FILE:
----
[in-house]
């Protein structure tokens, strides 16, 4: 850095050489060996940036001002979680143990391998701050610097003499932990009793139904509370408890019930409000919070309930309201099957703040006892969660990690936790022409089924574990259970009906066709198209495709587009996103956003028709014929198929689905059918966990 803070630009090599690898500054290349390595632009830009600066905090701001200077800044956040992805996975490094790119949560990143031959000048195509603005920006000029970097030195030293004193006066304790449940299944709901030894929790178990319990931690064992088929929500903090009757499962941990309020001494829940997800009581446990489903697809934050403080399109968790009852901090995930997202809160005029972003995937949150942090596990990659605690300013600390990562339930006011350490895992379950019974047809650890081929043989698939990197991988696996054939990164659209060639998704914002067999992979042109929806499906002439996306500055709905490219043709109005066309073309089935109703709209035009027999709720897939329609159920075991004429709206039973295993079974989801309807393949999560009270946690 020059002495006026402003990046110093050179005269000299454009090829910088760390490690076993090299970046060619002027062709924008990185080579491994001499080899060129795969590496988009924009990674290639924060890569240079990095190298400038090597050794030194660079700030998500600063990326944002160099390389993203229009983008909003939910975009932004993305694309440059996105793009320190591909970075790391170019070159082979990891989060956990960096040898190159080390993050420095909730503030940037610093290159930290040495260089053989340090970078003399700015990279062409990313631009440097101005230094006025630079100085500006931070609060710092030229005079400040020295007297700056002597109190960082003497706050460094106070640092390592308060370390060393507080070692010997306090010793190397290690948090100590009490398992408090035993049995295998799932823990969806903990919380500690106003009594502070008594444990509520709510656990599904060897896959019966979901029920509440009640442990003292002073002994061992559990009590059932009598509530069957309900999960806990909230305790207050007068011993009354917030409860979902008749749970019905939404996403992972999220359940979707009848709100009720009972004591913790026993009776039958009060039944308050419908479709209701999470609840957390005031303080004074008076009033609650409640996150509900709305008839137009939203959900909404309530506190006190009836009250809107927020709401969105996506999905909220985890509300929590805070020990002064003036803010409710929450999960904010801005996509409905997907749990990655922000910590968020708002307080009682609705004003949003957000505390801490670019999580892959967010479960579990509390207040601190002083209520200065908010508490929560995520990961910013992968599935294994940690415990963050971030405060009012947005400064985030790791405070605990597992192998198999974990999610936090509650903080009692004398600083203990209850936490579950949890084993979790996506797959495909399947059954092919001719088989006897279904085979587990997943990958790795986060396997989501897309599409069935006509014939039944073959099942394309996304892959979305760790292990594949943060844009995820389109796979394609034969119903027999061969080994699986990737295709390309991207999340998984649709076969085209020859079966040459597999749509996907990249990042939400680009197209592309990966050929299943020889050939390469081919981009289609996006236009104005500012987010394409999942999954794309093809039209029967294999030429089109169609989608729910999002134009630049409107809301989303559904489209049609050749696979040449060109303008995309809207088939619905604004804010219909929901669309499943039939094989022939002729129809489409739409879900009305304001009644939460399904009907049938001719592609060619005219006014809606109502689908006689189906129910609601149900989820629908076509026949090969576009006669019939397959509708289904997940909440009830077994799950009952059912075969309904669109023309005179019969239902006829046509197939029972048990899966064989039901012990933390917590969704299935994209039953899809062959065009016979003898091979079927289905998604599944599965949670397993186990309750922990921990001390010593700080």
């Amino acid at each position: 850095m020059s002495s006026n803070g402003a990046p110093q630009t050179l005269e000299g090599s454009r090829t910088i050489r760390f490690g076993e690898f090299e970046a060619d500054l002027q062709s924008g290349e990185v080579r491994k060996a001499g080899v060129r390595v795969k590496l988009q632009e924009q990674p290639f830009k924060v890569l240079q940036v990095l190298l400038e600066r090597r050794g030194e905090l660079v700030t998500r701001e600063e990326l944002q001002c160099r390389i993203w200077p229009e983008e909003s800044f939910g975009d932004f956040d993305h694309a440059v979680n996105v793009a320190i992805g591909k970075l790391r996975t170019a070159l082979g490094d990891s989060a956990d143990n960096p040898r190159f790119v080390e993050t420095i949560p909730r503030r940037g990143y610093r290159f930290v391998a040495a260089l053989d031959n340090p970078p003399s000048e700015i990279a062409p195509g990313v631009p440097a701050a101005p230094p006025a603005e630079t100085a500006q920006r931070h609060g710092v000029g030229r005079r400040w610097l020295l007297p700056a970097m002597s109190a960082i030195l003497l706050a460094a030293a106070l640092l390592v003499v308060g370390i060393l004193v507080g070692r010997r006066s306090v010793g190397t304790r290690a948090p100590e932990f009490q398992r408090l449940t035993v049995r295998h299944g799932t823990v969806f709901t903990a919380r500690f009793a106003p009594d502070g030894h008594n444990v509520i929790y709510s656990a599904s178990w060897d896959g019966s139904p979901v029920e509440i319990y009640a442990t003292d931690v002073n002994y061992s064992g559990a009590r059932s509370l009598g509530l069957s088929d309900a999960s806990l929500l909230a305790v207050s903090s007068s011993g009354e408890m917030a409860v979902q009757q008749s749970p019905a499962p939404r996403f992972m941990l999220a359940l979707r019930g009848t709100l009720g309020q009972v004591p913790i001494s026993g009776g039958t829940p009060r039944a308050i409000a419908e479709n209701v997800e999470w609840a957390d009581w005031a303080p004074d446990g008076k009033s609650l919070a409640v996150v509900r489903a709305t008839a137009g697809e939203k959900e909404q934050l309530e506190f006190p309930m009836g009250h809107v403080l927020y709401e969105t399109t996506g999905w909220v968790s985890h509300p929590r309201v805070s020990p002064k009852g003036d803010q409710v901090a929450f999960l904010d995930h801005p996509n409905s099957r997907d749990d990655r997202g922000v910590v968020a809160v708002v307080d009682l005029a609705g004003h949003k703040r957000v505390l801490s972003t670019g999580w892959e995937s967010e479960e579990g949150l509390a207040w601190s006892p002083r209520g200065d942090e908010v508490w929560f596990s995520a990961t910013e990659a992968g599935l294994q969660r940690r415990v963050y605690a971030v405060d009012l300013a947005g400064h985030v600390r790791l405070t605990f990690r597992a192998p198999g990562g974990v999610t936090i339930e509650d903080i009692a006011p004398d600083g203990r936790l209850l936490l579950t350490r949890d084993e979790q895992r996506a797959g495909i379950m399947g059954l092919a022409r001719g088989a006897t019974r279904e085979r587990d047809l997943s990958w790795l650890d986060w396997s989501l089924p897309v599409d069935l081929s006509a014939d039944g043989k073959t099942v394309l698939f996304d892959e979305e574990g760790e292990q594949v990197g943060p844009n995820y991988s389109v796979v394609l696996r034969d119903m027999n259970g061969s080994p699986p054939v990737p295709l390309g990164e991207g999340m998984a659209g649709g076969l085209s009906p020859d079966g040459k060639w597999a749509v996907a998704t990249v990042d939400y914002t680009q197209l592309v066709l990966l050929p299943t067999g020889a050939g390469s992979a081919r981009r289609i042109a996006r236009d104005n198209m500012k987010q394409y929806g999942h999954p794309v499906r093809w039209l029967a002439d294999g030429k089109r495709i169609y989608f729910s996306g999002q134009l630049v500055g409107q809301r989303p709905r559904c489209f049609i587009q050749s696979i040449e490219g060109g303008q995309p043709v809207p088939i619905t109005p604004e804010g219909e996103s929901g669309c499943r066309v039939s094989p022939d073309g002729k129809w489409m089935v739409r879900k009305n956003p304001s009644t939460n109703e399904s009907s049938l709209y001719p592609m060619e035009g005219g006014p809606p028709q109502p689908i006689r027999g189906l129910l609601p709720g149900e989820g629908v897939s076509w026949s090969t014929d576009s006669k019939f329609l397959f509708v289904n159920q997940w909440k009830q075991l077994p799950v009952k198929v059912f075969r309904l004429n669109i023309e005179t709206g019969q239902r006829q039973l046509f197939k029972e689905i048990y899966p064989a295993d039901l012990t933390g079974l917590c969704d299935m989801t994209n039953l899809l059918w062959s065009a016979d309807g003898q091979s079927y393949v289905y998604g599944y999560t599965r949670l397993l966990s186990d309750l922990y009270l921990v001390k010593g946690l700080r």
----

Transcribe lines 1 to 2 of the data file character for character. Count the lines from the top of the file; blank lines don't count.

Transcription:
[in-house]
């Protein structure tokens, strides 16, 4: 850095050489060996940036001002979680143990391998701050610097003499932990009793139904509370408890019930409000919070309930309201099957703040006892969660990690936790022409089924574990259970009906066709198209495709587009996103956003028709014929198929689905059918966990 803070630009090599690898500054290349390595632009830009600066905090701001200077800044956040992805996975490094790119949560990143031959000048195509603005920006000029970097030195030293004193006066304790449940299944709901030894929790178990319990931690064992088929929500903090009757499962941990309020001494829940997800009581446990489903697809934050403080399109968790009852901090995930997202809160005029972003995937949150942090596990990659605690300013600390990562339930006011350490895992379950019974047809650890081929043989698939990197991988696996054939990164659209060639998704914002067999992979042109929806499906002439996306500055709905490219043709109005066309073309089935109703709209035009027999709720897939329609159920075991004429709206039973295993079974989801309807393949999560009270946690 020059002495006026402003990046110093050179005269000299454009090829910088760390490690076993090299970046060619002027062709924008990185080579491994001499080899060129795969590496988009924009990674290639924060890569240079990095190298400038090597050794030194660079700030998500600063990326944002160099390389993203229009983008909003939910975009932004993305694309440059996105793009320190591909970075790391170019070159082979990891989060956990960096040898190159080390993050420095909730503030940037610093290159930290040495260089053989340090970078003399700015990279062409990313631009440097101005230094006025630079100085500006931070609060710092030229005079400040020295007297700056002597109190960082003497706050460094106070640092390592308060370390060393507080070692010997306090010793190397290690948090100590009490398992408090035993049995295998799932823990969806903990919380500690106003009594502070008594444990509520709510656990599904060897896959019966979901029920509440009640442990003292002073002994061992559990009590059932009598509530069957309900999960806990909230305790207050007068011993009354917030409860979902008749749970019905939404996403992972999220359940979707009848709100009720009972004591913790026993009776039958009060039944308050419908479709209701999470609840957390005031303080004074008076009033609650409640996150509900709305008839137009939203959900909404309530506190006190009836009250809107927020709401969105996506999905909220985890509300929590805070020990002064003036803010409710929450999960904010801005996509409905997907749990990655922000910590968020708002307080009682609705004003949003957000505390801490670019999580892959967010479960579990509390207040601190002083209520200065908010508490929560995520990961910013992968599935294994940690415990963050971030405060009012947005400064985030790791405070605990597992192998198999974990999610936090509650903080009692004398600083203990209850936490579950949890084993979790996506797959495909399947059954092919001719088989006897279904085979587990997943990958790795986060396997989501897309599409069935006509014939039944073959099942394309996304892959979305760790292990594949943060844009995820389109796979394609034969119903027999061969080994699986990737295709390309991207999340998984649709076969085209020859079966040459597999749509996907990249990042939400680009197209592309990966050929299943020889050939390469081919981009289609996006236009104005500012987010394409999942999954794309093809039209029967294999030429089109169609989608729910999002134009630049409107809301989303559904489209049609050749696979040449060109303008995309809207088939619905604004804010219909929901669309499943039939094989022939002729129809489409739409879900009305304001009644939460399904009907049938001719592609060619005219006014809606109502689908006689189906129910609601149900989820629908076509026949090969576009006669019939397959509708289904997940909440009830077994799950009952059912075969309904669109023309005179019969239902006829046509197939029972048990899966064989039901012990933390917590969704299935994209039953899809062959065009016979003898091979079927289905998604599944599965949670397993186990309750922990921990001390010593700080």